HOUSTON — Members of Houston’s Lebanese community are scrambling to get in contact with loved ones in Beirut after powerful explosions rocked the capital city on Tuesday. Dozens were killed and at least 3,000 were injured.
"It’s like my heart is not stopping, because I don’t know, did I forget anyone?” Christine Achkar said when she was checking on her loved ones after she got the news.
Achkar grew up in Beirut and now lives in Houston. She's a fitness and wellness expert and said her mother, sisters and brothers still live near the port where the explosions took place.
She said the family printing business is in shambles and her mother’s home is badly damaged, too.
Her mother described the blast to her over the phone.
"She said it was like a Hiroshima feeling,” Achkar said.
She also said her nephew was injured.
“My sister's son has glass scattered on his skin, so he was bleeding," Achkar said.
But she said other than the minor injuries, her family and friends are OK.
A Houston cancer doctor was also checking on loved ones in Beirut after the blast. Dr. Philip Salem grew up in Beirut and now runs a cancer treatment center in Houston.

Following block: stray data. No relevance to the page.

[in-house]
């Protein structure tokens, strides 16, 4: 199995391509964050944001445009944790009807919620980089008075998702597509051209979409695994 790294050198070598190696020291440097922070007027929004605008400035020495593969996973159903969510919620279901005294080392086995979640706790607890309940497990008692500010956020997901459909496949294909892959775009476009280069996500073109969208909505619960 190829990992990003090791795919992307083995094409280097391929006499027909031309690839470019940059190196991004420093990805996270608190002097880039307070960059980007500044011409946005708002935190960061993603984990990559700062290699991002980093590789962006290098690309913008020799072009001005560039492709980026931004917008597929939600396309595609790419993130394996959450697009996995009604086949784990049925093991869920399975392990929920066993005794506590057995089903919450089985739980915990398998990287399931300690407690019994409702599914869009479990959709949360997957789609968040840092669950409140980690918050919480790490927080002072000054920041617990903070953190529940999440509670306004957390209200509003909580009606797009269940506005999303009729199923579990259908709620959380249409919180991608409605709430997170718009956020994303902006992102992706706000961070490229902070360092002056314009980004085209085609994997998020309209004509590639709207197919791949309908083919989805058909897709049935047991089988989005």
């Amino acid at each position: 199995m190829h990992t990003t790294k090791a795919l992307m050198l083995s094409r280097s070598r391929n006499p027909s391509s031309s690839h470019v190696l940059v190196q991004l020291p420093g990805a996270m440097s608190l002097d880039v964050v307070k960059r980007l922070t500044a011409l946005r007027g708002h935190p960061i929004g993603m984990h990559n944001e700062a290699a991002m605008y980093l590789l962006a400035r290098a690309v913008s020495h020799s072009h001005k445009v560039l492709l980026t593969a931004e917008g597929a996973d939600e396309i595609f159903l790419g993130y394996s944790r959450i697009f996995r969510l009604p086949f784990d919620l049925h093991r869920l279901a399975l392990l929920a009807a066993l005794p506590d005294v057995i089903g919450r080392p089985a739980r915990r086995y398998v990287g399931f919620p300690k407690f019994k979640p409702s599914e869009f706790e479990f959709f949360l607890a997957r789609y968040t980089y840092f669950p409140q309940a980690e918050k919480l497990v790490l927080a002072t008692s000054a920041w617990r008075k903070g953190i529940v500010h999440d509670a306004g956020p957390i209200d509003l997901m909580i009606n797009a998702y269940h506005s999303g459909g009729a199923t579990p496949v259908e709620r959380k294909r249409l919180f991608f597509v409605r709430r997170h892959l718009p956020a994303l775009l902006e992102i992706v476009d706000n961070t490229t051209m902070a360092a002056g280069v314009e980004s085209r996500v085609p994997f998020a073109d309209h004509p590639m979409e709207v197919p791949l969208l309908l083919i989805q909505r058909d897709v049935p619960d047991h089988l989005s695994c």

"My prayer goes to my people in Lebanon. I hope the Lord will bless them and protect them," Salem said.
Salem found out some of his relatives were injured, but thankfully, only minor injuries. He now expects the Lebanese community in Houston to send help to Beirut.
“This is the least contribution that we can make, financial assistance," Salem said.
It's estimated that about 30,000 to 40,000 people make up the Lebanese community in Houston, many of whom are still trying to recover from hearing the news.
"I was bombarded with videos from friends back home," Gus Chalhoub said. "I was shook, I was shook to the core basically."
Chalhoub was born in Lebanon. His mother and other relatives still live in and around Beirut. His family is OK, but the country is devastated.
"It used to be called the Paris of the Middle East," Wadih El Hajj said.
Hajj is the president of Houston's American Lebanese Cultural Center. His nieces were injured in the blasts while they were working downtown.
"They felt everything rushing towards them, the windows and everything," he said. "And they all suffered some kind of injury."
There are still a lot of questions and for families who are thousands of miles apart, it's painful to wait for answers.
"For the moment, this is the only thing we can think of. Why did it happen? Why now? And what’s going on?" Chalhoub said.
The Lebanese Cultural Center is planning to hold a vigil and are offering to help any way they can.